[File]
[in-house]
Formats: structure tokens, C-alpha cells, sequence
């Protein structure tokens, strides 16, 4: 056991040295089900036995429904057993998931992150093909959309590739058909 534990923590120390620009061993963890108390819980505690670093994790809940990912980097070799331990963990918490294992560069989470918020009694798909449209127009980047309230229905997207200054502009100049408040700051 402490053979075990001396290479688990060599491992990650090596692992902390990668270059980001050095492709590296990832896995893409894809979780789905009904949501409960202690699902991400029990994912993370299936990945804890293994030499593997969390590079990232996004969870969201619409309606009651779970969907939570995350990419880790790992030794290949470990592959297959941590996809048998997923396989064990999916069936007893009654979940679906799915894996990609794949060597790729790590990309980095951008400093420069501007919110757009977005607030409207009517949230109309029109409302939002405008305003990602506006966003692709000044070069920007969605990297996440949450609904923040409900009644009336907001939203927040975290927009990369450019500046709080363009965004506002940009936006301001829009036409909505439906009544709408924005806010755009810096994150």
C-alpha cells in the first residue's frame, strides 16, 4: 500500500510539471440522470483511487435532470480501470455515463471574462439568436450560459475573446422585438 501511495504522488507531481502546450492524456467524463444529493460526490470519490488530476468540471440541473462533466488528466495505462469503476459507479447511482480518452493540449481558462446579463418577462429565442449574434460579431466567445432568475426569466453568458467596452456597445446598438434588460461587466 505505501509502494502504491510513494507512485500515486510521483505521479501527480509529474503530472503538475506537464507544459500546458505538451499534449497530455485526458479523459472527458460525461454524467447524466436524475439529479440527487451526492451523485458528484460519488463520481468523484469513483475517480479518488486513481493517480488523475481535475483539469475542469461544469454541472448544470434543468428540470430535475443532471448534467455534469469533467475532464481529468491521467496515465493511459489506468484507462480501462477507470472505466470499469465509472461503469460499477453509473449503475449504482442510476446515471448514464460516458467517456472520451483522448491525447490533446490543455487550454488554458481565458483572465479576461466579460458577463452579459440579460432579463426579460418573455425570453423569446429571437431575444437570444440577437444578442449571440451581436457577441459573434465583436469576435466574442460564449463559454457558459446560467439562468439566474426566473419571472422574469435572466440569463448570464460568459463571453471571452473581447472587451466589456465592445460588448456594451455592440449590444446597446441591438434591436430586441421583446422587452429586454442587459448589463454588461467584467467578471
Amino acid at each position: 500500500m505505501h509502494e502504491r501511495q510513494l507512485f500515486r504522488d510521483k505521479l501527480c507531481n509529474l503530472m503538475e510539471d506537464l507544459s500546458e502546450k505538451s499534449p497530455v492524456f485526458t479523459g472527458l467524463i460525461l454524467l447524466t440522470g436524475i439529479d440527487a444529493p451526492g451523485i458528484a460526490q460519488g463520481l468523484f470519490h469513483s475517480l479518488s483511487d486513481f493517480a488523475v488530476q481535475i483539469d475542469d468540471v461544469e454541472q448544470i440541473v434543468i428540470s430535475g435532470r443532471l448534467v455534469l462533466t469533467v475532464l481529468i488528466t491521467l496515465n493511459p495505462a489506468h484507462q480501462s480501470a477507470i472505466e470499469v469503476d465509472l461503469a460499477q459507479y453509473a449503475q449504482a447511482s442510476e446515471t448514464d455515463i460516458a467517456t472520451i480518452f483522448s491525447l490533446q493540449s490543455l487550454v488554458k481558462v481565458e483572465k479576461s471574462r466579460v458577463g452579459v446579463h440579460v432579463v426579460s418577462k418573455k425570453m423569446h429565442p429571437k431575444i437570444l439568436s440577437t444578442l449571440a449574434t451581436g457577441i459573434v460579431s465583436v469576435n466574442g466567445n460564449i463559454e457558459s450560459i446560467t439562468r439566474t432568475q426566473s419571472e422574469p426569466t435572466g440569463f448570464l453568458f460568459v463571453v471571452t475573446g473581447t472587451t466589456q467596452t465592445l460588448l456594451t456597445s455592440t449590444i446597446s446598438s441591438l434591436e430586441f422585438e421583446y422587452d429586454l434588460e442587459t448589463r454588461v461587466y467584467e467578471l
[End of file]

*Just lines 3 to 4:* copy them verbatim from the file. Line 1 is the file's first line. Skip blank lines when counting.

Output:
């Protein structure tokens, strides 16, 4: 056991040295089900036995429904057993998931992150093909959309590739058909 534990923590120390620009061993963890108390819980505690670093994790809940990912980097070799331990963990918490294992560069989470918020009694798909449209127009980047309230229905997207200054502009100049408040700051 402490053979075990001396290479688990060599491992990650090596692992902390990668270059980001050095492709590296990832896995893409894809979780789905009904949501409960202690699902991400029990994912993370299936990945804890293994030499593997969390590079990232996004969870969201619409309606009651779970969907939570995350990419880790790992030794290949470990592959297959941590996809048998997923396989064990999916069936007893009654979940679906799915894996990609794949060597790729790590990309980095951008400093420069501007919110757009977005607030409207009517949230109309029109409302939002405008305003990602506006966003692709000044070069920007969605990297996440949450609904923040409900009644009336907001939203927040975290927009990369450019500046709080363009965004506002940009936006301001829009036409909505439906009544709408924005806010755009810096994150």
C-alpha cells in the first residue's frame, strides 16, 4: 500500500510539471440522470483511487435532470480501470455515463471574462439568436450560459475573446422585438 501511495504522488507531481502546450492524456467524463444529493460526490470519490488530476468540471440541473462533466488528466495505462469503476459507479447511482480518452493540449481558462446579463418577462429565442449574434460579431466567445432568475426569466453568458467596452456597445446598438434588460461587466 505505501509502494502504491510513494507512485500515486510521483505521479501527480509529474503530472503538475506537464507544459500546458505538451499534449497530455485526458479523459472527458460525461454524467447524466436524475439529479440527487451526492451523485458528484460519488463520481468523484469513483475517480479518488486513481493517480488523475481535475483539469475542469461544469454541472448544470434543468428540470430535475443532471448534467455534469469533467475532464481529468491521467496515465493511459489506468484507462480501462477507470472505466470499469465509472461503469460499477453509473449503475449504482442510476446515471448514464460516458467517456472520451483522448491525447490533446490543455487550454488554458481565458483572465479576461466579460458577463452579459440579460432579463426579460418573455425570453423569446429571437431575444437570444440577437444578442449571440451581436457577441459573434465583436469576435466574442460564449463559454457558459446560467439562468439566474426566473419571472422574469435572466440569463448570464460568459463571453471571452473581447472587451466589456465592445460588448456594451455592440449590444446597446441591438434591436430586441421583446422587452429586454442587459448589463454588461467584467467578471